Just after starting my hike, I saw this rock formation, the top of which I would later reach by the Eagle's Nest Trail.
Just after starting my hike, I came upon two of the local residents.
Here's a view from somewhere along the Coyote Ridge Trail. The building near the left edge of the photo is the visitor's center.
The Sentinel Trail Crossing includes these bridges over Oak Creek.
The Wikipedia page on this park includes the rather interesting story about how the park came to be.
Red Rock State Park was previously a part of a ranch, Smoke Trail Ranch. In 1941 it was purchased by Jack Frye, then-president of Trans World Airlines, as a southwestern retreat for himself and his wife Helen. Helen Frye maintained the property for many years after Jack's death in 1959. In the early 1970s she sold 330 acres (130 ha) to a real estate development company, who planned to build a resort complex. The deal fell through from lack of funds. In 1976 the property was transferred to Eckankar, a new religious movement that Helen Frye belonged to, who planned a private retreat for their members.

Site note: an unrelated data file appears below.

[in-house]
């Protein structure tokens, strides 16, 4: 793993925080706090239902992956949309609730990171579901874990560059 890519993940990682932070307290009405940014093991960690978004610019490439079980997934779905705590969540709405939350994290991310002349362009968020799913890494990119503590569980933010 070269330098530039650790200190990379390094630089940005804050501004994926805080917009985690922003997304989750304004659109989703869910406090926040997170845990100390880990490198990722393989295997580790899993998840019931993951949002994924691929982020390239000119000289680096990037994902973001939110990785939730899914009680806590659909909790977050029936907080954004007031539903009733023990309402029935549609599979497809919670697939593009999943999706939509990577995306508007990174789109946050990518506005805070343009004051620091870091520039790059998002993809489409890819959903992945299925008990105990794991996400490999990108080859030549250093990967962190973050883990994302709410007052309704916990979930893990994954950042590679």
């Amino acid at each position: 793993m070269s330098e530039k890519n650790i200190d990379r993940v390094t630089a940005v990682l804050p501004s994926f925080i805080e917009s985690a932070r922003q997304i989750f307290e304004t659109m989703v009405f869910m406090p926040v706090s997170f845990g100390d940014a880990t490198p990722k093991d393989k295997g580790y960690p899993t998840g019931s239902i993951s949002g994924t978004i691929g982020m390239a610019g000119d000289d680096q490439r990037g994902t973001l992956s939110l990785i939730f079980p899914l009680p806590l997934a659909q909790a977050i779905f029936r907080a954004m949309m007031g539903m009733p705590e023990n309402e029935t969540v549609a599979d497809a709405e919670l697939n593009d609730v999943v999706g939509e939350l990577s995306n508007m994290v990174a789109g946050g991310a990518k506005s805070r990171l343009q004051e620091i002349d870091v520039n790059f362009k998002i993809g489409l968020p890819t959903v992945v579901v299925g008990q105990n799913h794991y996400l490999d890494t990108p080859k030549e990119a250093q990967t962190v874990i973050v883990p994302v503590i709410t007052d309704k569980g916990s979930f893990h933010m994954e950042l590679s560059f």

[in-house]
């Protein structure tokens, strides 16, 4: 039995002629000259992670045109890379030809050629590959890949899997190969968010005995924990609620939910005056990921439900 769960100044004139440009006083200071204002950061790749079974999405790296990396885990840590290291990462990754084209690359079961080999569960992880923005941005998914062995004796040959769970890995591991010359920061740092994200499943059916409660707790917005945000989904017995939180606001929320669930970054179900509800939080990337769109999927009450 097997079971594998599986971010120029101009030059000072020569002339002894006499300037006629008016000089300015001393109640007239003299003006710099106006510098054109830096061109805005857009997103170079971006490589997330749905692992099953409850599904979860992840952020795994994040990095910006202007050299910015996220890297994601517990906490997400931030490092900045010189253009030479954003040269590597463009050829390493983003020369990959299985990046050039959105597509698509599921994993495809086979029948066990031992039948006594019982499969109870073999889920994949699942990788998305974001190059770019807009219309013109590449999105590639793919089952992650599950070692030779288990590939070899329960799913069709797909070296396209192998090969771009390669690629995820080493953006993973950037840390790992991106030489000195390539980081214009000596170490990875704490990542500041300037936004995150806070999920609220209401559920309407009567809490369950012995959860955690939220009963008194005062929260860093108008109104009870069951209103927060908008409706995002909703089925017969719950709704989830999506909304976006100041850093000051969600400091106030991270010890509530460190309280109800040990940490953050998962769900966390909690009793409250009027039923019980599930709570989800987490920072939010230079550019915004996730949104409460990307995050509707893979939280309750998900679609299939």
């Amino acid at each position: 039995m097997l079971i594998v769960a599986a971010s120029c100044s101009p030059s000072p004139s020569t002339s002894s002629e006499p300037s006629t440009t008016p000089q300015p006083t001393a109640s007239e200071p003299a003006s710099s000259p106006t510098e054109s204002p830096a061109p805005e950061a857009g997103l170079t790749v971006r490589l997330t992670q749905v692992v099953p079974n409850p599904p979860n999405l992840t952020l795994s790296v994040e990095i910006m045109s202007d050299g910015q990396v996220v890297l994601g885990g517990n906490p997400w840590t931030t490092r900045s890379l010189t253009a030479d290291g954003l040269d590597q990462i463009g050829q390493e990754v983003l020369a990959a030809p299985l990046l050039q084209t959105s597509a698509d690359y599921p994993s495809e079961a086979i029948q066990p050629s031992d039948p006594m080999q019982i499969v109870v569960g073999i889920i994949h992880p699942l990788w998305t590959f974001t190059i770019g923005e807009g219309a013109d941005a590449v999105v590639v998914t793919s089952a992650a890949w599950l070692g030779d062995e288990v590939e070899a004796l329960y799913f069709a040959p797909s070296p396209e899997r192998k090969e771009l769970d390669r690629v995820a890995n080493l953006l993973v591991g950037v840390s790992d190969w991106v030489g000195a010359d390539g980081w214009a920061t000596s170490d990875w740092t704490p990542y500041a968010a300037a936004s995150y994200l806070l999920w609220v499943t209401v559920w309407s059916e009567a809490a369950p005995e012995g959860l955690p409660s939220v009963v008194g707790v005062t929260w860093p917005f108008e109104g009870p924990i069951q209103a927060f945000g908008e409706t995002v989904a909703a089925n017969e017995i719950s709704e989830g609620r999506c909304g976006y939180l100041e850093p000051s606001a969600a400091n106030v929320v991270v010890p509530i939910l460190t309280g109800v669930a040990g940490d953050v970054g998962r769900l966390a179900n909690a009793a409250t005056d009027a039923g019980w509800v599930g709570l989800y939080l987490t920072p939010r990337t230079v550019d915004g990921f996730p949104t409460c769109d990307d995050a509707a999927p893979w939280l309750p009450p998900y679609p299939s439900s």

In the fall on 1980 a group of friends hiking along Oak Creek were informed by an Eckankar representative that they were trespassing on private property. The group happened to include Bruce Babbitt, then-governor of Arizona. Concerned about loss of public access along waterways, Babbitt researched the property and noted its potential for a full-fledged state park. After determining the willingness of all parties involved, Babbitt pursued a three-way land exchange: Eckankar would sell 286 acres (116 ha) of the Smoke Trail Ranch to Anamax Mining Company, who would donate the land to the state in exchange for 3,947 acres (1,597 ha) of Arizona State Land Department property they had been leasing in Pima County. Since state law only provided for such exchanges within a county, the Arizona Legislature had to pass new legislation allowing trans-county trades. The enabling law and the transfers were completed in 1981.As it turns out, footnote  refers to the "history" page of the park's website, the main page of which is linked on this post's first line above. The apparent lesson is that if you're going to trespass on private property, it's a good idea to bring your state's governor with you.